The couple admitted back-to-back breeding – where the dogs delivered more than one litter in a 12-month period

The rogue pair have set up their “PosherBulls” breeding service from their home and have bred at least 67 litters in six years.  Pictured: Some if the Bulldogs advertised on the couple's site

The rogue pair have set up their “PosherBulls” breeding service from their home and have bred at least 67 litters in six years. Pictured: Some if the Bulldogs advertised on the couple’s site

Karl Shellard claimed he did not send the license application because he and his wife were trying to sell their house and had to change the address.

He admitted to breeding dogs for six years when he did not have a license.

Meanwhile, Victoria Shellard, mother of three, said she would sell puppies for between £ 1,500 and £ 20,000.

The couple admitted to consecutive breeding – where the dogs had delivered more than one litter in a 12-month period.

The court heard the crimes took place between 2014 and 2020 – with Caesarean section information showing 43 litters were delivered in just one year.

Mr Evans said: “This back-to-back breeding would have been a license violation if they had been licensed breeders. This is something even legitimate breeders should never do.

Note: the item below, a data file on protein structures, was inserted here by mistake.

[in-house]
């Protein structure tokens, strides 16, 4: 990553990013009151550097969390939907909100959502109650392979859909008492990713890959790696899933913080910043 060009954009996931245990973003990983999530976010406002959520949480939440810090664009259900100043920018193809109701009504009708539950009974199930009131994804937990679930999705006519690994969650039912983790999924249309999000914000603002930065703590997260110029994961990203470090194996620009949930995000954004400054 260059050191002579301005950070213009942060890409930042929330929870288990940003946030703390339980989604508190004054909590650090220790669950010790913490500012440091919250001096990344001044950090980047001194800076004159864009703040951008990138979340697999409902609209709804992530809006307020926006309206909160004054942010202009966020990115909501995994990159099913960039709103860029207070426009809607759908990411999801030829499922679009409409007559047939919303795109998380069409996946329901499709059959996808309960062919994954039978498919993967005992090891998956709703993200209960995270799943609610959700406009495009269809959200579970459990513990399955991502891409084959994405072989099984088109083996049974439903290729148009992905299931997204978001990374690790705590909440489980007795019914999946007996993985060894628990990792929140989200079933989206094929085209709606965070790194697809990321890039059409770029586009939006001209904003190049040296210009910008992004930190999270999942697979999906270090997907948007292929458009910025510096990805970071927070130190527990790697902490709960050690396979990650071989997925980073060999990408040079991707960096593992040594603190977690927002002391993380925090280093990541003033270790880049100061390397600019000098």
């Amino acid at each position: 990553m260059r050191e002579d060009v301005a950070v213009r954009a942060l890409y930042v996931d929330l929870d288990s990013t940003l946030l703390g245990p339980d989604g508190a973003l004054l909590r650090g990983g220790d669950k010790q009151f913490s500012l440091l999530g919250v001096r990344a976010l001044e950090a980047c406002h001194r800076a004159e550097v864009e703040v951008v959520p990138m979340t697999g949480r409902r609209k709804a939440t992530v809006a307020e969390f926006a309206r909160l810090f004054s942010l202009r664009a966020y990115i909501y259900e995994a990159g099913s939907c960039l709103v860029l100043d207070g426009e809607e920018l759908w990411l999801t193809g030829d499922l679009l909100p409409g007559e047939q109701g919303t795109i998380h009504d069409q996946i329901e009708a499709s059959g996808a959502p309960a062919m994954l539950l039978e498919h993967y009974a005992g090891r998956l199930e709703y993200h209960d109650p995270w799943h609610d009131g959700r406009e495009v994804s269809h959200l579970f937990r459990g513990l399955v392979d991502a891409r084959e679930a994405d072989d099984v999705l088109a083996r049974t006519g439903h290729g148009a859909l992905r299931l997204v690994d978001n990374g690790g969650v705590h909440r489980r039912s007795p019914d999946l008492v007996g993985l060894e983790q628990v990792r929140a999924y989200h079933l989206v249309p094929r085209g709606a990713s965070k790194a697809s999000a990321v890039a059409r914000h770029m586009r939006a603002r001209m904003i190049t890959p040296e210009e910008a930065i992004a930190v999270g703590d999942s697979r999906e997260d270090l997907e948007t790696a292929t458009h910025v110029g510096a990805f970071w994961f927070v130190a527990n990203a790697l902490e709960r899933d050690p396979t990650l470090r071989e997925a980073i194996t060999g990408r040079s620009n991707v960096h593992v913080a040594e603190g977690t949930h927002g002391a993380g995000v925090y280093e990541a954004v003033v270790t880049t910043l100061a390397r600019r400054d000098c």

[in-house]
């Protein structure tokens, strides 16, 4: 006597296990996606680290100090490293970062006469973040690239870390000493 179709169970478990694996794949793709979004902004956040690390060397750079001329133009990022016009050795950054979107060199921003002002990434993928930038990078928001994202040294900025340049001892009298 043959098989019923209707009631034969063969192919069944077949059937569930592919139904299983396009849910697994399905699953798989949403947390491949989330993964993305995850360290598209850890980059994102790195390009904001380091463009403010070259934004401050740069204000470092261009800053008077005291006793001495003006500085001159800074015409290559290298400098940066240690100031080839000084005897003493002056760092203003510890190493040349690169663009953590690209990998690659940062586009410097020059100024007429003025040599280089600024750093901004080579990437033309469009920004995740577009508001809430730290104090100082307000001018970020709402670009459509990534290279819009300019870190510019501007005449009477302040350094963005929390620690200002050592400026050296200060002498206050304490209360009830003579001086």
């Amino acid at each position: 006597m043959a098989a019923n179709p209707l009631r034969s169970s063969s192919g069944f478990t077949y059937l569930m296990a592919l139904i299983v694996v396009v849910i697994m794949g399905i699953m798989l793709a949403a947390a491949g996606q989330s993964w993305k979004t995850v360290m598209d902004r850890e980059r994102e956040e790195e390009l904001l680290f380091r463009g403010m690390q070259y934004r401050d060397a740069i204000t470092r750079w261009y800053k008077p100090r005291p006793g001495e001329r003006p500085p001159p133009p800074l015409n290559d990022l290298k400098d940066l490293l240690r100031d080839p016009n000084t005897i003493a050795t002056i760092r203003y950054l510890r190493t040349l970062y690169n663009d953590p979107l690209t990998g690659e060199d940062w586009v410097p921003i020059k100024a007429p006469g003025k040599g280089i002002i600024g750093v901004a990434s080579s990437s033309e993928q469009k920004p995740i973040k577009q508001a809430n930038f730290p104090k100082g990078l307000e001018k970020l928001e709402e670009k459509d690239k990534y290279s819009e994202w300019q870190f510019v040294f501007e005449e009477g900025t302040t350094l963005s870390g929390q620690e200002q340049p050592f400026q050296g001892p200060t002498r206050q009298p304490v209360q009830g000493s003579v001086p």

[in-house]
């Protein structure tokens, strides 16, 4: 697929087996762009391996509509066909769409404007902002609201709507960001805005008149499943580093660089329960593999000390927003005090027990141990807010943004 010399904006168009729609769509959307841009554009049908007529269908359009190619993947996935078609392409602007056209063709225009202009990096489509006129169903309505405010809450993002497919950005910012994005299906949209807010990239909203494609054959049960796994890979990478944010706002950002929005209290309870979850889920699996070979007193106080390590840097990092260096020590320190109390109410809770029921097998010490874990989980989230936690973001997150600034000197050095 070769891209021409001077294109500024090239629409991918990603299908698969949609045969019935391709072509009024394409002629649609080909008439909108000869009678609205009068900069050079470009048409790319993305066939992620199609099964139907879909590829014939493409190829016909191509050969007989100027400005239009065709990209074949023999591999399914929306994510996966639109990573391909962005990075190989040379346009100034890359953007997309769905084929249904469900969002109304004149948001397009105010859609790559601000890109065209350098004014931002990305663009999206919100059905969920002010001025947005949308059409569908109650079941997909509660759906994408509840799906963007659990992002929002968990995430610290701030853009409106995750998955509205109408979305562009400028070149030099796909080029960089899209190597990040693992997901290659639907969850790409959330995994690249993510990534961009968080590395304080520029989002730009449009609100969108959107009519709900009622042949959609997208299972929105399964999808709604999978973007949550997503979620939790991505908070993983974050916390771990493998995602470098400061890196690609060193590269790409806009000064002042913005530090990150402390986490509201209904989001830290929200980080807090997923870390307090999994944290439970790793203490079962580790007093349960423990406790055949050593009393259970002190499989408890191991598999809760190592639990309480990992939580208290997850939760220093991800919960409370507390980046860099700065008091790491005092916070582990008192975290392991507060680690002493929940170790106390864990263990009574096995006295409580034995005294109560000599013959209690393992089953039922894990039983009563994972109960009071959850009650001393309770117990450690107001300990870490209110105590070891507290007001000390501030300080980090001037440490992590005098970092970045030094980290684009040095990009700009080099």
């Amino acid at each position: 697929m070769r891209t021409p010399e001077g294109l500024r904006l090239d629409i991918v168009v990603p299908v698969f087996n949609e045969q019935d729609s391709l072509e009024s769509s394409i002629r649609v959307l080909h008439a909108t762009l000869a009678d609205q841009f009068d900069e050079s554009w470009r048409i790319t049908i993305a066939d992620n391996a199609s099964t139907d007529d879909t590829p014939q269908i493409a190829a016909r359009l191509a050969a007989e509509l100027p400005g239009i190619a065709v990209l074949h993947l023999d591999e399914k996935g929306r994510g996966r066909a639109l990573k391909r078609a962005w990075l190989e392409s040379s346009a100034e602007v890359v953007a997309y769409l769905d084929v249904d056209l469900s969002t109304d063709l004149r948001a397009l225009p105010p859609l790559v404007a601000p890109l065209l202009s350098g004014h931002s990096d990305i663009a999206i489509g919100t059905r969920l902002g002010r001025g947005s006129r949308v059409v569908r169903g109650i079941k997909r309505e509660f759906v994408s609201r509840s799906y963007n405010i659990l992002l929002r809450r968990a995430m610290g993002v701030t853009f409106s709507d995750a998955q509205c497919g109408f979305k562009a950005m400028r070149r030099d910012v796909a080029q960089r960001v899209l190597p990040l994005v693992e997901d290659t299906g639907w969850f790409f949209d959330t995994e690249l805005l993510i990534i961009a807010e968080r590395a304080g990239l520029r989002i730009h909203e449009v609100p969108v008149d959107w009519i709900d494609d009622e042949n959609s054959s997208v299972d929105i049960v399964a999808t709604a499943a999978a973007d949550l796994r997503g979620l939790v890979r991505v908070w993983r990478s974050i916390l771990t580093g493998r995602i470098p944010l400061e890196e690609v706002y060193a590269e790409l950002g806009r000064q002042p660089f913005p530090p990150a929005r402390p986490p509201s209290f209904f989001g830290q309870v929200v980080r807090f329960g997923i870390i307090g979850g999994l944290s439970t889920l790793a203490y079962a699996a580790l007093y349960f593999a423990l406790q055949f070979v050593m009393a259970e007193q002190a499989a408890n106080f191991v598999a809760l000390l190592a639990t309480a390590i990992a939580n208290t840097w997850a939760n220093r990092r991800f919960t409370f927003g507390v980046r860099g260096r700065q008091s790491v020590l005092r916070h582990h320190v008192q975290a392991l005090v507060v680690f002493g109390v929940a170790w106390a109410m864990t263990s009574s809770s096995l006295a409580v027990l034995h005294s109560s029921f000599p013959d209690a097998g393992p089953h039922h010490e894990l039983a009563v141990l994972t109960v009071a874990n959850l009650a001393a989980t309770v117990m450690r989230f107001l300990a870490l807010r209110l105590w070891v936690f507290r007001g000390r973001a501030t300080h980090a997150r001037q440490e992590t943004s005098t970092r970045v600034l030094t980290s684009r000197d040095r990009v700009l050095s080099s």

“But, regardless of the lack of a breeder’s license, this is an animal welfare offense because recovery from a Caesarean takes several months and Shellards were artificially inseminating these dogs long before they were born. be healthy enough to have a pregnancy and then C-section again.

“It was a positive decision to raise the animals this way. “

A veterinary inspection was carried out in February last year after the couple officially applied for a breeding license.

The couple were first visited by animal <a class=welfare officers in January 2018 and told them they need to apply for a breeder’s license, Cardiff Crown Court has heard.” class=”blkBorder img-share” style=”max-width:100%” />

The couple were first visited by animal welfare officers in January 2018 and told them they need to apply for a breeder’s license, Cardiff Crown Court has heard.

But it was not granted due to poorly managed health issues, inadequate housing and space for dogs, lack of understanding of guidelines, and poor isolation facilities for the dogs. unvaccinated dogs.

The couple pleaded guilty to raising dogs without a license and to nine counts of failing to provide for a protected animal for which they were responsible.

Investigations under the Proceeds of Crime Act found that they earned £ 372,531 illegally, but had available assets of £ 1,041,714.

Defender Heath Edwards said the company was “recognized nationally and internationally” for the quality of dogs which were “in good health and of unmistakable pedigree”.

Judge David Wynn Morgan said, “You were running a puppy farm and doing it to make money, and you did indeed make a lot of money.

“You could have run a hugely profitable business if you were registered properly, but you’re going to pay the price for this madness. “

The couple have three months to pay or they will have to spend 24 months in prison.

They were also ordered to pay court costs of £ 43,775.